Shkreli's own lawyer mentioned during the sentencing that he wanted to punch Shkreli in the face, which is good to know. Assistant U.S. Attorney Jacquelyn Kasulis also said during the sentencing that Shkreli has “no respect whatsoever” for the law.

Shkreli was recently ordered to forfeit his stake in the $2 million Wu-Tang album Once Upon A Time in Shaolin, as well as what may or may not be Lil Wayne's Tha Carter V.

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Migos Sued for Provoking a Riot at 2015 Concert

Migos are being sued for provoking a riot during a 2015 concert in Albany, New York, where several people were stabbed, according to TMZ. The suit also alleges that the venue lost sales, and that the concert led to long-lasting damage.

Per the lawsuit—which was filed by the venue, Albany Armory—Migos appeared at the show hours after their call time, which reportedly upset the audience. The lawsuit alleges that upon arrival, the trio smelled of weed and alcohol and declined to honor a scheduled meet-and-greet, which many fans paid for.

“The actions of the defendants caused patrons to be stabbed, robbed, beaten, severely harmed, and injured as the defendants continued to incite a select group of individuals to continue the onslaught of attacks, assaults, and destruction of the premises,” the lawsuit reads. “Despite the severity of the incident the defendants were seen laughing and egging the crowd on as metal gates were ripped from the ground and thrown into the crowd.”

The venue owner, Albany Basketball & Sports Corporation alleges that it lost its liquor license “as a result of the fight and subsequent negative media attention,” requiring the venue to call off concerts. Representatives for the Armory are requesting that whatever monetary amount is owed to them be decided at trial.


According to The Alt, a separate suit was filed against Migos and Albany Basketball & Sports Corporation by Sharome Ross, who was an attendee at the 2015 show. Ross asserts that he “was attacked and assaulted by persons who were in attendance at the same show,” and endured “serious permanent personal injuries…caused solely by reason of the negligence of the defendants.”

The venue claims Migos is known for its bad behavior, and for violence and lawlessness.

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Watch ‘Horse Power,’ Our New Documentary That Highlights Hip-Hop’s Impact on Polo Ralph Lauren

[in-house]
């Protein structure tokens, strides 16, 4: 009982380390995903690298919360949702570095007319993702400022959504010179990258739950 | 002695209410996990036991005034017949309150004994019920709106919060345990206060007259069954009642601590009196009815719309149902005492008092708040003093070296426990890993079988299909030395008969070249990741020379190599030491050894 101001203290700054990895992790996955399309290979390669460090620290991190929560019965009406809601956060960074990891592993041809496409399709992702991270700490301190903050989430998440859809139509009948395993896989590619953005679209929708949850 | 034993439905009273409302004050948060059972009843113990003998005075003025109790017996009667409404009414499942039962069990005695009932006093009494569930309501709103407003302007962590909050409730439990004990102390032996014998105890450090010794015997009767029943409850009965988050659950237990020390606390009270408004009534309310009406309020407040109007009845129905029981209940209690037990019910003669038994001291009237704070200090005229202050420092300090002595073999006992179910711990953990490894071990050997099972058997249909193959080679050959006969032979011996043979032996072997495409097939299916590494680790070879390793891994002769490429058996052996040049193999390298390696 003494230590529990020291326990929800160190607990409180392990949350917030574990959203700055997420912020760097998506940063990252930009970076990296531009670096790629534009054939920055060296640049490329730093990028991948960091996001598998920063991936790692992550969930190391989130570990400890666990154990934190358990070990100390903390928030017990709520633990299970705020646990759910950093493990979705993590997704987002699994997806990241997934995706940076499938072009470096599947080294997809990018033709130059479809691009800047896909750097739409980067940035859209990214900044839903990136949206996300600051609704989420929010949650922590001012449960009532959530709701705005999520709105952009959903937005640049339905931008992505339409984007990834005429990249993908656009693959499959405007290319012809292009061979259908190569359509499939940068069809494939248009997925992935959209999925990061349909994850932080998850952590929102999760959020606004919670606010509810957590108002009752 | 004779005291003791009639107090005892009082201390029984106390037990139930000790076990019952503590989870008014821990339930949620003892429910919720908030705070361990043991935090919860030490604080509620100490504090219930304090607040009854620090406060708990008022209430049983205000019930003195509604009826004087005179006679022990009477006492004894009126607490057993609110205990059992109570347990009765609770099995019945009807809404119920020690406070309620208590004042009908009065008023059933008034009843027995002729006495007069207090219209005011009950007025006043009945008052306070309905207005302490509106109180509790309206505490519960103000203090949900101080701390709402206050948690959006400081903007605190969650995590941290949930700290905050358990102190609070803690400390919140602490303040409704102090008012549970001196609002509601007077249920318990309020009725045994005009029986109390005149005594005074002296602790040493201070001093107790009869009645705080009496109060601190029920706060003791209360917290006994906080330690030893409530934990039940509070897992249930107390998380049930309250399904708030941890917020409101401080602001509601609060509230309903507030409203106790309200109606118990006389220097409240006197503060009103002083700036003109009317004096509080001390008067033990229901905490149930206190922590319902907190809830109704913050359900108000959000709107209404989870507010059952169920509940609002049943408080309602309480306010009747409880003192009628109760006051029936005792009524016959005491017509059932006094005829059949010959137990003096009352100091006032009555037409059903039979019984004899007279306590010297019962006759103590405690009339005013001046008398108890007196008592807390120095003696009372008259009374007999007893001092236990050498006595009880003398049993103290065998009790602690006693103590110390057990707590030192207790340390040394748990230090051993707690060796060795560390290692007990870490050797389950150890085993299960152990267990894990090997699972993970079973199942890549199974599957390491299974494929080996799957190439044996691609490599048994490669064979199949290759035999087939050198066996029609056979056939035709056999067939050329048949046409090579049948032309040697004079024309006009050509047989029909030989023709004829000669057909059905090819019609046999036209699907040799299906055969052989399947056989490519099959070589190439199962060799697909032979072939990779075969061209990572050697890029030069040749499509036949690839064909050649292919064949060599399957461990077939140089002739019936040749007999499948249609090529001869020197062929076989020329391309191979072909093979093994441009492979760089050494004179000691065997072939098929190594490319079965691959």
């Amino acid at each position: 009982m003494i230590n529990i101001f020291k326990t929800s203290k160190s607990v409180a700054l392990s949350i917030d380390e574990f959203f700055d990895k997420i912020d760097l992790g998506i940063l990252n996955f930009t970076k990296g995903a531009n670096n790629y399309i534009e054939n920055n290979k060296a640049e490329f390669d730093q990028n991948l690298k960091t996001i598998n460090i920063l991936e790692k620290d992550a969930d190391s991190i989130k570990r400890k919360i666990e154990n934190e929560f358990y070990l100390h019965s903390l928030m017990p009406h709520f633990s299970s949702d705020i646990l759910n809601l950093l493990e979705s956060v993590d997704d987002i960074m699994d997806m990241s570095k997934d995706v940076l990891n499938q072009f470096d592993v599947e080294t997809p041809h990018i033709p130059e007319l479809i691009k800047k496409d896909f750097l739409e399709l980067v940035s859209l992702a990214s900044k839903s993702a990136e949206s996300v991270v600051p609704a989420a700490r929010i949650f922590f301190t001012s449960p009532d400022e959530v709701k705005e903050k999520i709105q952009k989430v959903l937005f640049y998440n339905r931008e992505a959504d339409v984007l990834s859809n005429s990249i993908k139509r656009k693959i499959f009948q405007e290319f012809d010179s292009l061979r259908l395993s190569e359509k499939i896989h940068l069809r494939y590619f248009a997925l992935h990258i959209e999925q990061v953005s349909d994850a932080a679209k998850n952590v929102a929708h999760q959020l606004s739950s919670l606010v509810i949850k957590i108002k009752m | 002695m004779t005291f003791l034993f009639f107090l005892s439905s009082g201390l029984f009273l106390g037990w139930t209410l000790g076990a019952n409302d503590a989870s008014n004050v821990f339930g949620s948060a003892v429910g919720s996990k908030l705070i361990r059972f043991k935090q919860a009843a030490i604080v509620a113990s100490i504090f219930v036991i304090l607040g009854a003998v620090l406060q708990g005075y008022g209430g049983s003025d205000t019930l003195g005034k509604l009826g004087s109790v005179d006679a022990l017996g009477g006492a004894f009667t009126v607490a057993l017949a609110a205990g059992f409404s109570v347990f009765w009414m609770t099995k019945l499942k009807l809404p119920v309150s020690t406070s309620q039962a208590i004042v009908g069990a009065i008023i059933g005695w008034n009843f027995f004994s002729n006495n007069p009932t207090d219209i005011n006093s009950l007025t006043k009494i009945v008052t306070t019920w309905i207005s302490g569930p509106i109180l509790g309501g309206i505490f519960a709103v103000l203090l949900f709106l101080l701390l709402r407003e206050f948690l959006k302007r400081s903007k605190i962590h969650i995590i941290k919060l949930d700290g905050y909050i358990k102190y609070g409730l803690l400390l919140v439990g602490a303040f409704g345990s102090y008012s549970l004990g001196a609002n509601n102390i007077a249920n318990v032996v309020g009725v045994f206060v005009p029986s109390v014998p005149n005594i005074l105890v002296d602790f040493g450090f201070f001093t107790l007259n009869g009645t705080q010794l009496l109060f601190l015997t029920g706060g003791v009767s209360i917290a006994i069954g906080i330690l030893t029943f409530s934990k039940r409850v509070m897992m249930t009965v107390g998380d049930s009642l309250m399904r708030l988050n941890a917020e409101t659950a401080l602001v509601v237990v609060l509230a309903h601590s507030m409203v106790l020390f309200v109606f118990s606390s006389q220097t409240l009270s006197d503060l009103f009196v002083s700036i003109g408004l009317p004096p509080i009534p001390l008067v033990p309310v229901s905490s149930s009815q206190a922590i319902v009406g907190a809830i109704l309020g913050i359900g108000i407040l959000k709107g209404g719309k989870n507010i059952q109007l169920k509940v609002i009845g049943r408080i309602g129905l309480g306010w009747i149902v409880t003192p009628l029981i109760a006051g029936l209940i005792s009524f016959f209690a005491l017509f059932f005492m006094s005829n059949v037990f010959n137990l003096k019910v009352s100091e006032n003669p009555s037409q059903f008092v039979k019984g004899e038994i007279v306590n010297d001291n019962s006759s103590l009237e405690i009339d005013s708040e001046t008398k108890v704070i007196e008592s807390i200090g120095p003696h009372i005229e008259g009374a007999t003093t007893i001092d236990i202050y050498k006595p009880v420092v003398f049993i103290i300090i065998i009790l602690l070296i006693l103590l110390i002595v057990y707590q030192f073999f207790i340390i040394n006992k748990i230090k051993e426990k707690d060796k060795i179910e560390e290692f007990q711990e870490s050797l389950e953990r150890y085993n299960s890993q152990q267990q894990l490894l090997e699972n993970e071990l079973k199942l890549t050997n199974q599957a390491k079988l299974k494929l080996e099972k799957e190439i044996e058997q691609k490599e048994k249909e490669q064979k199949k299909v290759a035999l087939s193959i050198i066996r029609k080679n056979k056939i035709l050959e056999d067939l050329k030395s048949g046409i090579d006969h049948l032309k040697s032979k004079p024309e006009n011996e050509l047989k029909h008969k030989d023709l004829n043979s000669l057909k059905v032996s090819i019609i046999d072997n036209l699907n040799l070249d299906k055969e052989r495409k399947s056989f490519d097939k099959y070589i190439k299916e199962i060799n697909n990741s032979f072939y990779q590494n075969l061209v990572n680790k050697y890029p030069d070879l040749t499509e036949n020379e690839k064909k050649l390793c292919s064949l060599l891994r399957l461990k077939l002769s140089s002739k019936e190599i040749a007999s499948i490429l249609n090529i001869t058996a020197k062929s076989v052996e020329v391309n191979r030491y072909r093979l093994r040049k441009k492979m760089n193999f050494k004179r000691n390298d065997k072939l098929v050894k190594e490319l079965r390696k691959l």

Founded in 1967 by Bronx-born Ralph Lifshitz, Polo Ralph Lauren has dressed everyone from presidents to Olympians to your favorite rappers. Except, said rappers weren’t getting seeded or personally styled by the company up until more recently.

Hip-hop has served as a pro bono marketing agency for the billion-dollar fashion house for nearly three decades, but not anymore. Finally, Polo is recognizing the influence rap music has done for the brand with the 25th anniversary re-release of both its Stadium and Snowboarding collections, and placing rappers Thirstin Howl the 3rd and Meyhem Lauren in ads.

It took hip-hop a long time to get here, though. What started out in the streets of New York by the Lo-Lifes—a Brooklyn street crew whose preferred uniform was Polo—eventually seeped into the region’s hip-hop scene, turning a thing like Raekwon wearing a Snow Beach pullover jacket in the “Can It Be All So Simple” video into an unforgettable moment. Rap took something that was made for upper class preppy white kids and made it their own. “Our culture is based on taking things that aren’t meant for us or weren’t intended for us and making it ours,” as Just Blaze puts it.

With music provided by Thelonious Martin and featuring Raekwon, Just Blaze, Big Boi, 2 Chainz, ASAP Ferg, 88-Keys, Young Dro, Daymond John, Dapper Dan, Fonzworth Bentley, Thirstin Howl the 3rd, and other original Lo-Life members, this documentary explores that juxtaposition. Watch Horse Power above to learn about hip-hop’s love affair with Polo Ralph Lauren.

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Halsey Goes Sneaker Shopping With Complex | Sneaker Shopping